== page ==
September 3, 1992 |
Tajikistan President Rakhman Nabiyev, facing a simmering civil war in the south of his country, has been removed from power, a statement read on Tajik Radio said Wednesday. The statement, monitored by the British Broadcasting Corp., said the parliamentary leadership and the Cabinet had no confidence in Nabiyev, who was elected in November. Nabiyev's whereabouts have been unknown since armed militants on Monday occupied his residence in the capital, Dushanbe, and took ministers hostage.
September 1, 1991 |
The Soviet Union's political turbulence spread into the heart of Muslim Central Asia on Saturday as the republics of Uzbekistan and Kirghizia declared independence and the president of neighboring Tadzhikistan was swept from office. The two Central Asian defections from the crumbling Soviet empire brought to 10 the number of republics that have formally sought to break away in an accelerated exodus brought on by the attempted coup two weeks ago by reactionary elements of the Kremlin.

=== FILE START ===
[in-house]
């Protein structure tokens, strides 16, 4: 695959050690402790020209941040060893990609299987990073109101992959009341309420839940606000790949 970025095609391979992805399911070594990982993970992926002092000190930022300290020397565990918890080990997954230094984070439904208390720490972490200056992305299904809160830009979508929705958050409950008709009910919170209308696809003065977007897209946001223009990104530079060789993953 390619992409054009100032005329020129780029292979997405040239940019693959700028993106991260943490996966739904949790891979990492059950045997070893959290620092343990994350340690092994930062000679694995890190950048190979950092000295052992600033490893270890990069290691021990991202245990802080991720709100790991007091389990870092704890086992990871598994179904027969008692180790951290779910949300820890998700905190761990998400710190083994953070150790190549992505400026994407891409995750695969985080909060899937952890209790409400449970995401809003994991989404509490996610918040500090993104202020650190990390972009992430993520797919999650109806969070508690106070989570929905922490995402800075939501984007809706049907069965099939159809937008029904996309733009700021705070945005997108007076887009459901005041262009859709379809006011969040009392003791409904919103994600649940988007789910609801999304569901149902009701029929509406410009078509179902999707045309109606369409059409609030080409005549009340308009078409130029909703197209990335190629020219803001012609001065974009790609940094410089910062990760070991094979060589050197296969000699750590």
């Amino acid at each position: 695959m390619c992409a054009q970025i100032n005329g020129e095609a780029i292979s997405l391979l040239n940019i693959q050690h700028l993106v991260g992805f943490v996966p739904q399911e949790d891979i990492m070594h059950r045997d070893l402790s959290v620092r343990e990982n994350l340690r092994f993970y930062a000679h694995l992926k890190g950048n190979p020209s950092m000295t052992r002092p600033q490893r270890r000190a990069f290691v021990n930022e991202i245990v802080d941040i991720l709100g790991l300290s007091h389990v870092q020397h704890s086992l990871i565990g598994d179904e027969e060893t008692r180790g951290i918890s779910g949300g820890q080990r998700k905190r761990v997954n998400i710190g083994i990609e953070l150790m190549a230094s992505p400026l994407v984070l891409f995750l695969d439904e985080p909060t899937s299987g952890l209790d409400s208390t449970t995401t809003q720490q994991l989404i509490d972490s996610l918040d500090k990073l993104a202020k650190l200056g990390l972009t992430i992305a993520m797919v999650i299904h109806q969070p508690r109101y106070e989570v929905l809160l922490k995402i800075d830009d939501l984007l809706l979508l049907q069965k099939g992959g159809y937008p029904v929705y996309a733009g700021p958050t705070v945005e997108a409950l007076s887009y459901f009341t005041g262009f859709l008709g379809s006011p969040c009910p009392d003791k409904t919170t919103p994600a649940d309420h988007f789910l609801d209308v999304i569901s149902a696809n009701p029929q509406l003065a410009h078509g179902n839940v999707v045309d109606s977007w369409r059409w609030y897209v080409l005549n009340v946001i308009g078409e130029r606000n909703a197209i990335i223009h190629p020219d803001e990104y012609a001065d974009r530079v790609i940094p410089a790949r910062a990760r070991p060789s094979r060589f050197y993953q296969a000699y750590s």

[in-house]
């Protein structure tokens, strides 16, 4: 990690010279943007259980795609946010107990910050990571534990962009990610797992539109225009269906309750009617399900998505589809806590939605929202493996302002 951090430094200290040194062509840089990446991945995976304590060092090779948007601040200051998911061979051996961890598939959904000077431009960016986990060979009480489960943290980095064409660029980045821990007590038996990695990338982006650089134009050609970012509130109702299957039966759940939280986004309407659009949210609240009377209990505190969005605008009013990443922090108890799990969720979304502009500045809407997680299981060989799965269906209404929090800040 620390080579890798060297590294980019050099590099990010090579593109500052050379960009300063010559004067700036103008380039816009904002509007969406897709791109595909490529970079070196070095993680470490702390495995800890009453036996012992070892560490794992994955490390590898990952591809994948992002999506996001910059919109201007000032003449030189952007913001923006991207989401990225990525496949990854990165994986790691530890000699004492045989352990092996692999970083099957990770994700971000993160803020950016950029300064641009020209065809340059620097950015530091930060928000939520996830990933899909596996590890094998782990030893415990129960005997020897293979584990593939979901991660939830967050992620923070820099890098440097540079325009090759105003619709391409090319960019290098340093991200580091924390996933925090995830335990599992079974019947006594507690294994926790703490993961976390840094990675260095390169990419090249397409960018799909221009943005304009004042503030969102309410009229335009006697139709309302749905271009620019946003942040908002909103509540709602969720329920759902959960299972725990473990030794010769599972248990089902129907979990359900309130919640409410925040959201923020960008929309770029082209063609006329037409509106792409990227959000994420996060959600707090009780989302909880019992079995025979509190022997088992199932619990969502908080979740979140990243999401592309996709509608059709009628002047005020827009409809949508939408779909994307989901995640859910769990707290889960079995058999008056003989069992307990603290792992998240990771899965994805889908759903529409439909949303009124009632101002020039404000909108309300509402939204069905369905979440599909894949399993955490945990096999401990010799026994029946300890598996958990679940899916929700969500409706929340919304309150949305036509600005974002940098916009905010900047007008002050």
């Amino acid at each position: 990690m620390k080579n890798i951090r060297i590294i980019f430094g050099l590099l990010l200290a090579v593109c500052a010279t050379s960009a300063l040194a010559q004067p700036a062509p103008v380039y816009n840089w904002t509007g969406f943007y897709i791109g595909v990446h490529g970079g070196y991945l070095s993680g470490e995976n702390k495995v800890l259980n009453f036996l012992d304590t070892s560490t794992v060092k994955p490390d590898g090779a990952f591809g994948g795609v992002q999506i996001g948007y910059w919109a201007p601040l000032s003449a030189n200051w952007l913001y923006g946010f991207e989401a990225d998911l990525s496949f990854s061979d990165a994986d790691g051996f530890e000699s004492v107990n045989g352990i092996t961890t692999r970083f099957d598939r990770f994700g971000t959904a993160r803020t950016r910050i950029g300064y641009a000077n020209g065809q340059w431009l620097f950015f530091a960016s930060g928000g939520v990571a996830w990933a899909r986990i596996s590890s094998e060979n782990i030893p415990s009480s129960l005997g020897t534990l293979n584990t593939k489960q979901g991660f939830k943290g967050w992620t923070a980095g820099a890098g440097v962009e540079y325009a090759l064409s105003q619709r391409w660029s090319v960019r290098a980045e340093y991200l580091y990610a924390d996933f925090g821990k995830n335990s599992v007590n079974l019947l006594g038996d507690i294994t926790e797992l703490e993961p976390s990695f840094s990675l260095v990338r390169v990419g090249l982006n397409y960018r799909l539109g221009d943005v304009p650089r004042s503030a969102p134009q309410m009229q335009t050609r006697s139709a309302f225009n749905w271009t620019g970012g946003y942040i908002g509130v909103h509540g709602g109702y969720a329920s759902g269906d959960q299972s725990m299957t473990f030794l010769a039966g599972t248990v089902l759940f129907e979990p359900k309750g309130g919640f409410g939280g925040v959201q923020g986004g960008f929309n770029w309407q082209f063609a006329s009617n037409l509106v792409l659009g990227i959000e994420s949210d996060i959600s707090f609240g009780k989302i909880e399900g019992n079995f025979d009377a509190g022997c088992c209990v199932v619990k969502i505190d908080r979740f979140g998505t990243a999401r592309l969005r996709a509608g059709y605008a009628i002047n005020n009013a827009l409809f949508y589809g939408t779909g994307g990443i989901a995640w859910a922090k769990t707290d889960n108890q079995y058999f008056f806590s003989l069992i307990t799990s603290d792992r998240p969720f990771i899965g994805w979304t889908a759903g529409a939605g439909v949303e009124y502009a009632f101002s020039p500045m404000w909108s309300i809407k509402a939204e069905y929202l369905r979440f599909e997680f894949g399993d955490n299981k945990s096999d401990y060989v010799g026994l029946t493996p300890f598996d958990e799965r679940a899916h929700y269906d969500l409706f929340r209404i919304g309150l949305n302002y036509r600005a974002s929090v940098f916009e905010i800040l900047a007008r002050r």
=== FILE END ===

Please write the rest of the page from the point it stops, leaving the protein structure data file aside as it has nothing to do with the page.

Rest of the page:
September 27, 1991 |
In and around the Stalinesque city hall, plastered with posters denouncing Tadzhikistan's new ruler as "a Caesar who rode into Parliament on a donkey," the battle lines hardened Thursday in one of the Soviet Union's most desperate struggles between communism and democracy.
September 28, 1991 |
For the first time since glasnost liberated the millions of Muslims of Soviet Central Asia, Dushanbe's main mosques were empty Friday. And for the first time that anyone here could recall, the city's five Islamic priests canceled their sacred Friday prayers. It was the latest round in Soviet Central Asia's 70-year war between Islam and communism.
September 12, 1992 |
Former President Rakhman Nabiyev said he was forced to resign at gunpoint and that Tajikistan is now under the influence of Islamic militants. Nabiyev spoke publicly for the first time since he resigned Monday and took refuge in his northern stronghold, the Leninabad region. He said he still hopes he can be restored to power. But he discounted suggestions that he could use Leninabad as a base for a campaign against the former Soviet republic's new leadership.
November 28, 1992 |
Tajikistan's Parliament voted Friday to abandon the presidency and declared the war-torn Central Asian state a parliamentary republic, Russia's Itar-Tass news agency reported. Former Tajik President Rakhman Nabiyev, a former Communist, was swept from power by a coalition of Muslim radical and democrat forces in September. Fighting then flared into a virtual civil war, killing hundreds of people and leaving more than 100,000 homeless in the impoverished republic bordering Afghanistan and China.